To make sure customers, agents and managers are catered for, there are four key areas you need to consider when comparing and contrasting omni-channel providers: Channels supported, the role of your CRM, handling of routing and data visibility.
Self-service technologies such as chatbots offer customers 24/7 accessibility and businesses speed and scalability. Despite these benefits, a trusted human advisor still trumps a machine in the most difficult customer service scenarios. Whatever capabilities your solution offers, voice channels must be included to offer a truly dependable omni-channel experience.
The role of your CRM
Businesses should not have to choose between their CRM and contact center solutions to enable conversations to seamlessly flow across channels to deliver a consistent experience.
Connected customers enter and exit conversations across channels. As they move from social to a chatbot and then to voice, it’s crucial that you maintain the context between every interaction. Ensuring your provider draws on the same CRM-sourced data for voice and digital channels is, therefore, key to equipping agents with the insight needed to deliver a consistent customer experience.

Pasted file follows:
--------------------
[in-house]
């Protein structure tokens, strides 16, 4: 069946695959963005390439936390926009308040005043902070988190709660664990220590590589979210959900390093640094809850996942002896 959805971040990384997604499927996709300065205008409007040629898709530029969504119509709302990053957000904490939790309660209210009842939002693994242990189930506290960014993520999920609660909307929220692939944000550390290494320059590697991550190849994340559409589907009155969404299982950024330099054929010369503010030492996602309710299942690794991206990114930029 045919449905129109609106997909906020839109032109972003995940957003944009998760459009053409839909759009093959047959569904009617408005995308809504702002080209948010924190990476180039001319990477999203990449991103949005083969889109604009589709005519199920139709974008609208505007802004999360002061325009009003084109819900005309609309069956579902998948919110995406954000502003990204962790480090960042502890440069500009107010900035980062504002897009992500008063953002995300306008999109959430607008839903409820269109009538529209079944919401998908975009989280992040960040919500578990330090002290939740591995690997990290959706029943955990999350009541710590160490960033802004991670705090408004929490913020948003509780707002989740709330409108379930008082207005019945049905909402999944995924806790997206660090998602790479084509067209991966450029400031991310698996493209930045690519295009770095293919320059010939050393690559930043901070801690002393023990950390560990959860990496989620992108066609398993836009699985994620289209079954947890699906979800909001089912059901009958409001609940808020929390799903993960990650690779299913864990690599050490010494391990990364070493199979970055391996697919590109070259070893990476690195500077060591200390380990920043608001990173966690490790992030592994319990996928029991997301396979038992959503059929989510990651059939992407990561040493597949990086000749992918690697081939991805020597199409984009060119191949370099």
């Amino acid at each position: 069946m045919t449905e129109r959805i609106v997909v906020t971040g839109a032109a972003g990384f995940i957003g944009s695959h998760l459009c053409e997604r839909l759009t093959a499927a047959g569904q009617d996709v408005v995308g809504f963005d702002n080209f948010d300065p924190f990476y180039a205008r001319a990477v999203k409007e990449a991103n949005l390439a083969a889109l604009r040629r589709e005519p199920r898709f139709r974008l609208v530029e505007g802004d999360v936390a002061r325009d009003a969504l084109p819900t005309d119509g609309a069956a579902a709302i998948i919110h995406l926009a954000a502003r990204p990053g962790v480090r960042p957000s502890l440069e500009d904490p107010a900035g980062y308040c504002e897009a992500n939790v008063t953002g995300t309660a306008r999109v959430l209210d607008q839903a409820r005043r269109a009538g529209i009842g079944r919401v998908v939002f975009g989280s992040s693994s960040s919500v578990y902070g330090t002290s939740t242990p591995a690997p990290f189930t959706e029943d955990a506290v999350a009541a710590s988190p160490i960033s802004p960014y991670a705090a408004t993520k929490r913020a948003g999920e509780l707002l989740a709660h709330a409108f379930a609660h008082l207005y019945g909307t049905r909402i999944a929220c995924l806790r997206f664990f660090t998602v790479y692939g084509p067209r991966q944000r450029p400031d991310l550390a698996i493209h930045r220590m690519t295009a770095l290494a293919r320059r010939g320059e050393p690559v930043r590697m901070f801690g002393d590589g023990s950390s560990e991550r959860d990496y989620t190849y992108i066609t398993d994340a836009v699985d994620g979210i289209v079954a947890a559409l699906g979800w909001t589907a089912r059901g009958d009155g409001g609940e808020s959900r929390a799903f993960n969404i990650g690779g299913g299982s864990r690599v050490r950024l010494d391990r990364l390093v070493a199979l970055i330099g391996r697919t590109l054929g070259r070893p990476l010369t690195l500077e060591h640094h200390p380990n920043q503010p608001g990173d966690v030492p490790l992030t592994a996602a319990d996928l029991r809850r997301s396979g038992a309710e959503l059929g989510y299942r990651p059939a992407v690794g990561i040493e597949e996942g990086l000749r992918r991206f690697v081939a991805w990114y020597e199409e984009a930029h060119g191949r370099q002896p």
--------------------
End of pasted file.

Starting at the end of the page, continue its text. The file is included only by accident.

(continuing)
Handling of routing
Most multi-channel contact centers use a queue-based routing system for inbound calls. Employing a single routing engine for all your digital and voice channels means your omni-channel provider should be able to help you deploy skills-based routing.
When a customer interacts with your business, if you need to escalate a complex query to voice, this means you will be able to match the customer with the rep best suited to meet their needs. The upshot is that hold times are reduced, customers don’t get passed around agents, and rates of satisfaction soar.
For complete visibility to manage your business, consolidated real-time and historic reporting for customer interactions is essential. Moving to an omni-channel solution, your provider must place CRM integration at the heart of your operation.
Creating this clarity allows managers to understand interaction activity across all channels, with satisfaction scores, first contact resolution (FCR) and activity KPIs all tracked together. This level of data visibility means your business can spot opportunities and challenges early, solve problems quickly, and access the insight needed to keep agents motivated.
The contact center stands at the forefront of managing customer relationships. As self-service and digital channels are used increasingly to handle simple requests, agents will be needed to diffuse the complex and make-or-break service scenarios. In this shifting context, voice remains a crucial channel and a fundamental part of any omni-channel solution. When picking a provider, channels supported, CRM, routing, and data visibility are subsequently crucial to ensuring the needs of customers, agents and managers are catered for.
To learn even more about how to boost your CX, including guidance on omni-channel adoption considerations, download NVM’s free white paper.